Cassis Wine

Cassis Wine
©iStock/Maleo Photography

Cassis has its own vineyards and winemakers that produce mostly white and rose wines that are every bit as crisp as the much more expensive Chablis. The difference, though (and here I rely on the Teresa’s recollections, for she has a memory palate akin to Sherlock Holmes’) is that Chablis is more “fruity and floral,” while Cassis white wines “taste like citrus and stone.”

One can stroll from the center of Cassis to the vineyards in about 10 minutes and drop by the wineries for a tasting. We chose St. Magdeleine Winery for our visit because it was one of the oldest and reputedly the best. It also specializes in eco-friendly “bio wines.” As we approached the road, we could see their vines growing in the shadow of Cap Canaille.

A delightful young woman named Camille hosted our tasting. As she poured, she told us all about the wines of Cassis and the winery. Most alarmingly, she said last summer was so hot they had to harvest the grapes in August. That has never happened before. (The annual harvest festival is typically in late September). Camille brought us out back to for the view of the bay from the estate, and showed us the little house where the parents of the winemaker live:

“That’s the house I want!” said Teresa. “It’s perfect: the cliff-top ocean view, the secluded beach, the Canaille, even a winery!” (Of course, she politely waited till Camille was no longer in earshot to tell me this).

I pointed out we would probably have to buy the whole winery to get the house.

“Maybe we could run the winery….”

Ah, but even if we had the funds for such foolishness, neither of us relished the actual work involved in winemaking. We would only be good at drinking the profits.

Cap Canaille

Cap Canaille
©iStock/Daniel Lange

That stupendous red cliff has a winding road that runs from Cassis all the way up and around to La Ciotat, the next town along the coast. Just back of the cliffs is a wild, forested area filled with trails. Whether driving, biking, or hiking, the view from the cliff edge looking down over Cassis and the Calanques is gorgeous — if somewhat vertigo-inducing. Teresa and I were careful to heed the dramatic signs warning of crumbling edges that could send careless tourists cartwheeling their doom.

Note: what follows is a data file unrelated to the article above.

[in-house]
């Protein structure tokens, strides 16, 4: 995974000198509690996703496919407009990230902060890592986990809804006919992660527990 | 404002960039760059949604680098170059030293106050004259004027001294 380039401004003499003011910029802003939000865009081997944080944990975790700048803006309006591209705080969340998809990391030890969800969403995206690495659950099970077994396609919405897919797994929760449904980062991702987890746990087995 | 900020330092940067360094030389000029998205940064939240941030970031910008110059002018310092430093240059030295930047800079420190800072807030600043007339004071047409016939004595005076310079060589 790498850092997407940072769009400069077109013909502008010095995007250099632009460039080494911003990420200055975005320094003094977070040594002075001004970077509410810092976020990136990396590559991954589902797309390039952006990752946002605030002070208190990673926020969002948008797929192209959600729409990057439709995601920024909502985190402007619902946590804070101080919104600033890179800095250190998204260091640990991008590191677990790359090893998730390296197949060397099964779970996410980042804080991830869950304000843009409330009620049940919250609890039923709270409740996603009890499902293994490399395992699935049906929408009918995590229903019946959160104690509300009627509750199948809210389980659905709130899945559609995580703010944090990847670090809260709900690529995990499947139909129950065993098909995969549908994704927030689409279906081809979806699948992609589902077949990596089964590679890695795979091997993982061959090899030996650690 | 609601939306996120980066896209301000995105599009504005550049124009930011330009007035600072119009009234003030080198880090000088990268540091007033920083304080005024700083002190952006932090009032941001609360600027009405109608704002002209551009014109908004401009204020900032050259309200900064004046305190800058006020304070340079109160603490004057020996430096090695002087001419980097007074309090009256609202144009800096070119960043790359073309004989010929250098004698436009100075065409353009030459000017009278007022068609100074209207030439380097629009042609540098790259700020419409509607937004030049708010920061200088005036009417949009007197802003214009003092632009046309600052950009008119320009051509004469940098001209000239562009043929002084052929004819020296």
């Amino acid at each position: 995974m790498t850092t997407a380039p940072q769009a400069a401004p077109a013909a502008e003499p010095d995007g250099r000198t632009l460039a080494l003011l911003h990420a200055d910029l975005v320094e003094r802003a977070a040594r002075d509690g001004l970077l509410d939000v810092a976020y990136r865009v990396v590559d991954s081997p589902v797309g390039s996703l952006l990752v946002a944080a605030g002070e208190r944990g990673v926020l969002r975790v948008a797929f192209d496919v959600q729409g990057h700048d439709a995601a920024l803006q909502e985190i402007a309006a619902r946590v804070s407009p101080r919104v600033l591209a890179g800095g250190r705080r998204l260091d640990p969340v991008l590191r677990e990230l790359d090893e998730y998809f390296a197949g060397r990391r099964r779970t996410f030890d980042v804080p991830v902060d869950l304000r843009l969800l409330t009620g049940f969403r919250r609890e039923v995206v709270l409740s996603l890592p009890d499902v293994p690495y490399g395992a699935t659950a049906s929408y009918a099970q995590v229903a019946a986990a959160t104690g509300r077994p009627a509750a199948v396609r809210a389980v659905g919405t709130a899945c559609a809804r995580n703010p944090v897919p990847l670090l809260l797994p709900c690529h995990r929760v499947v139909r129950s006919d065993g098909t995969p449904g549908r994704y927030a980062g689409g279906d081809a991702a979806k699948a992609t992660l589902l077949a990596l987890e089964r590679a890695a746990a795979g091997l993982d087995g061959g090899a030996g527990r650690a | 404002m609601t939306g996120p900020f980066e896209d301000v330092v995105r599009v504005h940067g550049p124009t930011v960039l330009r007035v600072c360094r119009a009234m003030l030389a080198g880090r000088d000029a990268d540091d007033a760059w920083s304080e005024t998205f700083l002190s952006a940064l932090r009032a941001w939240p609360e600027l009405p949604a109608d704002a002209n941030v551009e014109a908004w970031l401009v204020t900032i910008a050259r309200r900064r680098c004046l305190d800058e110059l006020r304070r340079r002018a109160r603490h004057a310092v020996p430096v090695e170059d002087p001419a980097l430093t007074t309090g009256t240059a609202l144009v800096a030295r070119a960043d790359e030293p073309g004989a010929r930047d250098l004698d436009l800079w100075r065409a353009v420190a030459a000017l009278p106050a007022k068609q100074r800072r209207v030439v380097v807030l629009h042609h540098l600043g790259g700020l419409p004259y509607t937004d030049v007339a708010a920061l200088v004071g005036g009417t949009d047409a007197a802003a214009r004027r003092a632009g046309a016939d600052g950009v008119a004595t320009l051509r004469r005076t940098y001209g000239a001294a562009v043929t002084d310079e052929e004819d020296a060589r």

The Port and Town Center

Cassis Port

While there are many marvelous things around Cassis, the real treasure is the town itself. It’s amazing that Cassis retains so much of its historic character as a fishing village.

There are no high rises in the center of town. No highway runs along the promenade (it’s pedestrian-only). It helps that Cap Canaille and the Calanques are both protected parks. In between, much of the area is steep slopes riven with limestone faults and ridges — a developer’s nightmare, I imagine. It must be hard to find open spaces that are flat enough and stable enough to build on.

The seafront promenade is lined with seafood restaurants and cafés. But not cheap food kiosks. Good fresh fish is on offer at every one. Right in front of the eateries, tiny fishing boats are moored. The daily catch goes straight to the kitchens and supports the local fisherfolk.

The port has been converted into one big marina…but no super yachts, no place for cruise ships to dock. Some 15 boats that could seat upwards of 50 passengers wait patiently by the lone kiosk that sells all the tour tickets to the Calanques. It’s all very low-key and collaborative. No touts, no advertising. It’s classy.

The real miracle, though, is that one block back from the promenade, the tourist trade vanishes. One can walk these quiet streets and find maybe a restaurant or café here and there. But it seems just a quiet Provençal town. Most of Cassis looks like a little pretty place going about its own business in its own quiet way, as it has done for the last few thousand years (and maybe much more).

Final Thoughts

Cassis Final Thoughts
©iStock/Aleh Varanishcha

We were so charmed by the little town that when our days ran out on our condo on the hill, we could not bear to leave. We moved down to the promenade and took a room right above our favorite fish restaurant for a few extra nights of Cassis bliss. And, oh, that view!

Of course, Cassis is not perfect. Camille told us that in July and August, it gets quite hot and crowded with tourists. She says some residents she knows, she does not see them at all during the summer months. They either leave or just hunker down in their air-conditioned homes for a staycation.

Parking is an issue, too. This is not a town meant for cars. This is great when you are on foot, but when visiting, you have to be certain where you stay has a parking spot, or else you must stow your car in a public lot…not easy during tourist season. Once you get away from the port, the roads are also quite steep; if one is not in good shape, it can be a chore to get back and forth on foot from any condo or guest house with a view.

And finally, there’s not much in the way of nightlife or facilities. Marseilles is only a half-hour drive away, however, and there are connections by bus and by train. So it’s easy enough to get to a large city if one wants a break from all the bliss of Cassis.

So, who knows what our future may hold? Paris has been our home base for the past two and a half years as we have flâneured around Europe. Would Cassis be enough for us? Well, I’m pretty sure the citizens find it enough for them. The town’s motto, in the Provençal tongue (attributed to the great Provençal Nobel Laureate Frédéric Mistral) is: Qu’a vist Paris, se noun a vist Cassis, n’a rèn vist, which means: “Who has seen Paris and not Cassis, has not seen anything."

Tim Ward is the author of Mature Flâneur: Slow Travels Through Portugal, France, Italy and Norway.